ISCI is a cross-disciplinary research centre working to further our understanding of state crime: organisational deviance violating human rights


Amir Temur


After 67 years of Soviet administration, Uzbekistan achieved independence in 1991. A large volume of evidence collated by local and international civil society reveal a state dependent on systemic forms of corruption, mass-surveillance, torture, forced labour, and repression.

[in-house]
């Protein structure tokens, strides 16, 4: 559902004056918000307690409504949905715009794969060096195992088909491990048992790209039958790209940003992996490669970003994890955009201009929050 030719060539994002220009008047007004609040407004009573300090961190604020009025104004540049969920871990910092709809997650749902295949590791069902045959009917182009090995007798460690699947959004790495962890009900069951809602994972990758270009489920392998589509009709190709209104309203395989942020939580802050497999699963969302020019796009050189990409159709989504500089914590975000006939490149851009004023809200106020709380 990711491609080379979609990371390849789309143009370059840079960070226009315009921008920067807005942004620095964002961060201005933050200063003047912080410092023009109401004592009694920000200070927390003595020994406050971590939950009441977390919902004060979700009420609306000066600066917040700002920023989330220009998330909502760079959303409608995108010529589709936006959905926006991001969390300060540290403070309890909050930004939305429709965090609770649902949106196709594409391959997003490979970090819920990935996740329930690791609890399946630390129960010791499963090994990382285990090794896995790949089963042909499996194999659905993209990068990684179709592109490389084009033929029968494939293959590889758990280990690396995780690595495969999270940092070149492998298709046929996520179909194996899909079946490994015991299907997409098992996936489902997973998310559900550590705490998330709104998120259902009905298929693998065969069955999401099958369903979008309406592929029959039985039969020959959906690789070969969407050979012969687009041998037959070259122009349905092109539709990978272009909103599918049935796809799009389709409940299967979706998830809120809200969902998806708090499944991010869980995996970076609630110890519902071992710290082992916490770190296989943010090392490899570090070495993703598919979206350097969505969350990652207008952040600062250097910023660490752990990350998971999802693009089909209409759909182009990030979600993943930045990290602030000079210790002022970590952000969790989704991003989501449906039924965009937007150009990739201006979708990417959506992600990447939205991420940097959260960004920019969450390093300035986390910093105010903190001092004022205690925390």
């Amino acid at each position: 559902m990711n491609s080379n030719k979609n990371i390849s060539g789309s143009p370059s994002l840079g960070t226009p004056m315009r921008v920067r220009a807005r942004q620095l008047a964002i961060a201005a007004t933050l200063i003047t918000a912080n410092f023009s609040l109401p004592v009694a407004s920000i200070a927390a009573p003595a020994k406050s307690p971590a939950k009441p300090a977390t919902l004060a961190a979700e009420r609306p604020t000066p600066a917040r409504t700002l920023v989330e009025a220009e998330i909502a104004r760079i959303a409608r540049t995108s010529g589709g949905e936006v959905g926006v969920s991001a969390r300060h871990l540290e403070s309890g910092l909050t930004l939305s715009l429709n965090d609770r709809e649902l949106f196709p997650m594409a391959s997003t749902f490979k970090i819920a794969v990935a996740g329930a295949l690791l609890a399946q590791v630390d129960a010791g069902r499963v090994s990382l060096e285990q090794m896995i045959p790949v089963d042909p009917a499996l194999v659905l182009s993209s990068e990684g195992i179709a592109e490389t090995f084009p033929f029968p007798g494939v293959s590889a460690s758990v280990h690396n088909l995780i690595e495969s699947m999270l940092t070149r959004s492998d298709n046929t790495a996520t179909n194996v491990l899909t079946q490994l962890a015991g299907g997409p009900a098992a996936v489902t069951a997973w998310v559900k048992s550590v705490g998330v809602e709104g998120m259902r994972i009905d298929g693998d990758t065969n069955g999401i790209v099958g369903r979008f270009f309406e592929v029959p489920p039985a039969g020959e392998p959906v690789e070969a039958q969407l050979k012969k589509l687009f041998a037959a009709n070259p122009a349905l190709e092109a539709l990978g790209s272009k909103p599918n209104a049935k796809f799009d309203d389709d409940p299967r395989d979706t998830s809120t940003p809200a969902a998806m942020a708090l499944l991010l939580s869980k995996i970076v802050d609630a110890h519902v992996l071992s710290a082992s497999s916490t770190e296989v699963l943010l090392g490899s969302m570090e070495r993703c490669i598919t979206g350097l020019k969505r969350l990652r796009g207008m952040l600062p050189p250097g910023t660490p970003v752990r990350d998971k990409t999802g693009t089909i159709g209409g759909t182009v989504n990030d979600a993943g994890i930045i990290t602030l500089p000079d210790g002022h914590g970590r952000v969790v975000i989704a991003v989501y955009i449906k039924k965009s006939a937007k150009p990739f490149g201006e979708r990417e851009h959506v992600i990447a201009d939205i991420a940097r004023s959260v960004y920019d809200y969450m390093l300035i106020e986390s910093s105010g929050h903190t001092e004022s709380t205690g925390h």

These illicit activities are underpinned by a system of political and economic power, which has led the government of Uzbekistan to be labelled a ‘mafia’ or ‘gangster’ state, by citizens, investors, and foreign prosecutors. This label captures a number of dynamics that have been documented over the past two decades by scholars, journalists and civil society.